Ramirez says that “cannabis requires a high level of knowledge because there is a broad number of product offerings and brands,” and that cannabis products “require a lot of trial and error when it comes to personal use. Products won’t always work the same from customer to customer. In other retail jobs, some products can be black or white.” She adds that being able to suggest several product options for a customer’s needs is particularly important.

“The worst question I get is, ‘You told me you liked this and I hated it. Why?’ Which usually leads to telling the customer one of the first analogies I heard when I was hired,” Ramirez says. “‘Think of it like food. You may love Thai food, but your best friend hates it. It doesn’t mean it’s bad, it’s just not for you.’”

To get new cannabis consumers comfortable, Ramirez says she typically asks them what their preferred consumption method is—Smoking? Vaping? Edibles? Dabbing? Tinctures?–and what type of high they’re looking for. “I will always say to start with low doses and go slow,” she says. “You can always consume more, but too much at one time might be overwhelming.”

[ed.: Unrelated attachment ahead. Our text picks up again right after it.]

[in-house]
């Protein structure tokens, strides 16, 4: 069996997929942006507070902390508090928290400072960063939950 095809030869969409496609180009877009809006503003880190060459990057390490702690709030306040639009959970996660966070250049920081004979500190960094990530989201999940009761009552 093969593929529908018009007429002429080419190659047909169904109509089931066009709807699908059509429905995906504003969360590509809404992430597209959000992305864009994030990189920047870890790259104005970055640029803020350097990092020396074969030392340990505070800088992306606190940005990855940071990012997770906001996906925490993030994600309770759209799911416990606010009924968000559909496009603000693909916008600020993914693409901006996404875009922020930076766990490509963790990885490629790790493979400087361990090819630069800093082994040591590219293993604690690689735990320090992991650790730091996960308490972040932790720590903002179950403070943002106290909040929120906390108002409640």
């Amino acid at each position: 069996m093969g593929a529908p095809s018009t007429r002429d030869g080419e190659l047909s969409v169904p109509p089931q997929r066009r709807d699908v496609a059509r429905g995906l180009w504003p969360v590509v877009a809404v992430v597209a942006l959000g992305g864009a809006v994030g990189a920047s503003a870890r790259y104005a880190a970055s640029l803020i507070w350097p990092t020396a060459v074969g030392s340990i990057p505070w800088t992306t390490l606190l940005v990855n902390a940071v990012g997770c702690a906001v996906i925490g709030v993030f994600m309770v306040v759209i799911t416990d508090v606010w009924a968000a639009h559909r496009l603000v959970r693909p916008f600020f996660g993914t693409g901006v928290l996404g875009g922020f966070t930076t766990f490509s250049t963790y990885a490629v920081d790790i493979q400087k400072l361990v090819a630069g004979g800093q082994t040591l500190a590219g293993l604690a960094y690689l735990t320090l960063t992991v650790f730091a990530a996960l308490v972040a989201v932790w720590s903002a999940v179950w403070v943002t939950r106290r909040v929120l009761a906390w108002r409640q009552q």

Ramirez adds that budtenders like her receive frequent training sessions from brands, “which are great because it gives us a good idea of different brands and how their products differ or are similar to others.”

Pacabol, San Diego

Pacabol, San Diego

Erica Abalos, Lead Budtender

Pacabol in Chula Vista

Abalos has been a budtender for almost two years. “I took this type of retail job because it’s a humbling industry that I fell in love with, breaking stigma and normalizing cannabis use,” she says. “I like seeing how this industry is becoming more successful over the years and has the potential for growth.” She aspires to be a store manager one day, and says that budtending supports what she likes to do in her personal life, too.